Vladimir Putin: Good afternoon,
Today we are to discuss the issues of security in the Siberian Federal District. In fact, we will have to take another look at the situation in the district as a whole. This is not our first meeting devoted to regional problems. The Security Council has already analysed the situation in the Far Eastern Federal District and in the Kaliningrad Region, and there is a consensus that it is a useful practice that enables us to look at the problems of the region in their entirety.
As regards the Siberian Federal District, I would like to mention the following main problems. First of all, about economics. The economic situation has stabilised somewhat in recent years, the gross regional product is growing, and industrial output grew by 4% last year.
But that is as much as I would like to say about the positive side, let us talk about the problems instead. Growth has mainly been achieved due to enterprises oriented towards commodity export. While labour in Siberia is short, its natural riches are colossal and it has major industrial and research centres and defence industries, but the yield from them is poor. Most Siberian regions survive on subsidies, their economies are based on raw materials extraction, they have run-down basic assets, are short of investments and have problems with replenishing their reserves of raw materials.
The situation is compounded by the high prices of energy and transport.
You know that the strategy of economic development in Siberia was adopted last year. Meanwhile the mechanisms of implementing it are not very clear, and no coherent decisions have been taken in pursuit of the initiatives that come from the district itself, notably regarding the increase of innovative activities. It would be beneficial to discuss the progress of these programmes today.
Another thing I would like to draw your attention to are the serious social problems. They are partly the result of the above mentioned economic imbalances. Over the past years, the incomes in Siberian regions have unfortunately been 20% lower than in Russia as a whole. The wage arrears are massive, and unemployment is higher than in Russia on average. The housing and utilities are in a sorry state. Sixty percent of the system is decrepit. All of this affects people’s lives, creates social tensions, leads to an outflow of qualified personnel and not only from enterprises, but also from government bodies. In the last 10 years, the population of the district has been shrinking at the rate of 100,000 a year. The trend is a serious threat to the region’s future.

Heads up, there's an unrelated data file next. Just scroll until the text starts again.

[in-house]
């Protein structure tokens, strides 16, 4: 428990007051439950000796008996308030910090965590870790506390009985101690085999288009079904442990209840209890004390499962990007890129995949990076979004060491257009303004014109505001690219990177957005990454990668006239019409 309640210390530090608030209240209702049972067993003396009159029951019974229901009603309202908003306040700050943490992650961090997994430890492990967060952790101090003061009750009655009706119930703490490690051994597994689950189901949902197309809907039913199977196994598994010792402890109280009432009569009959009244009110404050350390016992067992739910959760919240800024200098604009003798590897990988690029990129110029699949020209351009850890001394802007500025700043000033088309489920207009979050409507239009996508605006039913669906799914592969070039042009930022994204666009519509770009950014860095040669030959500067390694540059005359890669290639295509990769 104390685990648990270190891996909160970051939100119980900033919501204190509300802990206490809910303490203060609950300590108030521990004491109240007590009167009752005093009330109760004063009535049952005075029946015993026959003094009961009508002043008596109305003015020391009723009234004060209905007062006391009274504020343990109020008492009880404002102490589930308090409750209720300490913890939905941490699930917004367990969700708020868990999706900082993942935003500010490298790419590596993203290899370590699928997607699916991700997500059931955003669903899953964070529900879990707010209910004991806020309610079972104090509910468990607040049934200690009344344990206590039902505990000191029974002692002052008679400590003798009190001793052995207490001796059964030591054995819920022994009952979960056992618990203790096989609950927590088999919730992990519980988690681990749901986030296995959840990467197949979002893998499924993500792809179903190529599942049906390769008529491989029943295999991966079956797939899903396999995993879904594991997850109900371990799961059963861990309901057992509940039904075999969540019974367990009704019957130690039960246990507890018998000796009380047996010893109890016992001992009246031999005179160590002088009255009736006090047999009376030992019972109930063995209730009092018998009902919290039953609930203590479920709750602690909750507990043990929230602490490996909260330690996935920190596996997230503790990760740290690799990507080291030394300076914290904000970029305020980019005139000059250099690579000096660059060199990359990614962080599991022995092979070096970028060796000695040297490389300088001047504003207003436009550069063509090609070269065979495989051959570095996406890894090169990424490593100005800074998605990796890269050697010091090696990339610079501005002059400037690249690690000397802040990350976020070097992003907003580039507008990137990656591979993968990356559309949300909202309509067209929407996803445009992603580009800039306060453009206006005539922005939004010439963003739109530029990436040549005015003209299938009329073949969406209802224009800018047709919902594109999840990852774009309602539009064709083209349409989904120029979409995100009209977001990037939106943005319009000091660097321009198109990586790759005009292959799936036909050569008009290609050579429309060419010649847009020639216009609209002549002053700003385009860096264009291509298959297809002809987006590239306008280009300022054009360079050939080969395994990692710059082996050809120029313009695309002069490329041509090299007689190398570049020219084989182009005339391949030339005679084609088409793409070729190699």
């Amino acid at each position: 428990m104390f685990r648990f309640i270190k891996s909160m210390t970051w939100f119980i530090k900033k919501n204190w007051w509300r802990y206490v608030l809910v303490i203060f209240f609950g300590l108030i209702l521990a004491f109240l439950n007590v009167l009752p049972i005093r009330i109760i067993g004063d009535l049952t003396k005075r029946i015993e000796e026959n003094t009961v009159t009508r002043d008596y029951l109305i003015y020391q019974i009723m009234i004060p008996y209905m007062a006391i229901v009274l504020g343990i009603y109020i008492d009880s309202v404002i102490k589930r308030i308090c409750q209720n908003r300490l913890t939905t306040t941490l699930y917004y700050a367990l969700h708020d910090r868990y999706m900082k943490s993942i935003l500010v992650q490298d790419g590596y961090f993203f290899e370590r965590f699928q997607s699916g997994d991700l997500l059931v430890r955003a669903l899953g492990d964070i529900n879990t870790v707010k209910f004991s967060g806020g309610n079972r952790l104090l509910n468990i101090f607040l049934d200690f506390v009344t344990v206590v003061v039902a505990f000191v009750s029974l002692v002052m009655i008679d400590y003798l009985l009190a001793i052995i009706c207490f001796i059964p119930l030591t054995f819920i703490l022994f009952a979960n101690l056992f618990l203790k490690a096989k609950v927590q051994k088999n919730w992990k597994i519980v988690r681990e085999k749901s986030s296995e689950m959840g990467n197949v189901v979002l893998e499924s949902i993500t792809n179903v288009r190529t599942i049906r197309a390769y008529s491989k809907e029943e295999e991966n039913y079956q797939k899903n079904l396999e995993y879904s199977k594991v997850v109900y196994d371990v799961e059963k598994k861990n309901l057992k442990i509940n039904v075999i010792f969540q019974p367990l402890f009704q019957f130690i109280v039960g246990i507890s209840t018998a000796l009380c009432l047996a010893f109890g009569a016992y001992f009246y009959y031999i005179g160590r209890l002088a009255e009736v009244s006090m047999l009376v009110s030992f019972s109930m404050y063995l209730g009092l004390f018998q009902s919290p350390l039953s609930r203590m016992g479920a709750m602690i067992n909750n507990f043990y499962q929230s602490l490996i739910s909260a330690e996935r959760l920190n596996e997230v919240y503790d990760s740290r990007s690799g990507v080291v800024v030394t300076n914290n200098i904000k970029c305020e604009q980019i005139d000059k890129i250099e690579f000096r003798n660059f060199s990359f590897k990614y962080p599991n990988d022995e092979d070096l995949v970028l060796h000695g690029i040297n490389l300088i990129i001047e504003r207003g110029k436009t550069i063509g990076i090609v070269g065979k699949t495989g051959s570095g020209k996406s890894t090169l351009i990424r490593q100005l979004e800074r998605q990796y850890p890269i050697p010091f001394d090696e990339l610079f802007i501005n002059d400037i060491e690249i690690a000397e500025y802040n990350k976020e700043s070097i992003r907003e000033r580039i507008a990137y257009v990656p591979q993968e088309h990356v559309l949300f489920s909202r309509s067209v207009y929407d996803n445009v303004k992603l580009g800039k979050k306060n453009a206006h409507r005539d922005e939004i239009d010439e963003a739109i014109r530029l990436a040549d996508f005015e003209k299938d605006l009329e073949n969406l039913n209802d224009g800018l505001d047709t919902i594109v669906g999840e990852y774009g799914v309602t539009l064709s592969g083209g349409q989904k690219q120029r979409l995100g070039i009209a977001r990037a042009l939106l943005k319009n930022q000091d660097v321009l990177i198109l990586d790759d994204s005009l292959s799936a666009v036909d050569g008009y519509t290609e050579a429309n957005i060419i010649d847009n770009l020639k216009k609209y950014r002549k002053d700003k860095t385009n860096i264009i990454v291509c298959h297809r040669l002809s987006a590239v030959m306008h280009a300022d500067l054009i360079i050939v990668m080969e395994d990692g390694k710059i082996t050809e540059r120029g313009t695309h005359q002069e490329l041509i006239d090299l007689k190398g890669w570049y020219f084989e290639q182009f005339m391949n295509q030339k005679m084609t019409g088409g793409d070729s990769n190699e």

Another important area of problems is the serious environmental and sanitary-epidemiological situation. Five of the ten environmentally unsafe Russian cities are in the Siberian District. Siberian enterprises account for 1/3 of harmful emissions. Forest fires have become a real disaster.
The death rate is very high, and the causes are social: drug addiction, tuberculosis, and AIDS. Drug addiction is 73% higher than the Russian average.
Special mention must be made of the military-technical security of our key strategic facilities. Their high concentration is a feature of the Siberian District. I would like you to dwell on this issue. Today let us discuss measures that need to be taken to improve that situation.
Furthermore. We still have been unable to reverse the negative crime trends. The crime level remains high, and serious and very serious crimes are predominant. Criminal groups try to gain control of key economic branches and natural resources, and the law enforcement bodies do not always counteract them effectively.
And finally, an important aspect of the situation in this particular region of Russia is border protection. The district has the country’s longest land border. It has yet to be properly developed. We must be honest with ourselves: we have not really come to grips with the problem of developing the border. Above all, that applies to the Russia-Kazakhstan and the Russia-Mongolia stretches. This is not only about protection against trans-border crime or creating a Soviet-style border strip. We are talking about creating a modern, civilised border that would set a barrier to illegal migration, contraband and trans-border crime while facilitating normal border cooperation, trade and tourism. In April of this year, we discussed these issues with the President of Kazakhstan and the heads of border regions. From the results of that meeting certain recommendations have been worked out and instructions have been given to the Government. Let us discuss what is being done to rectify the situation and to carry out these instructions.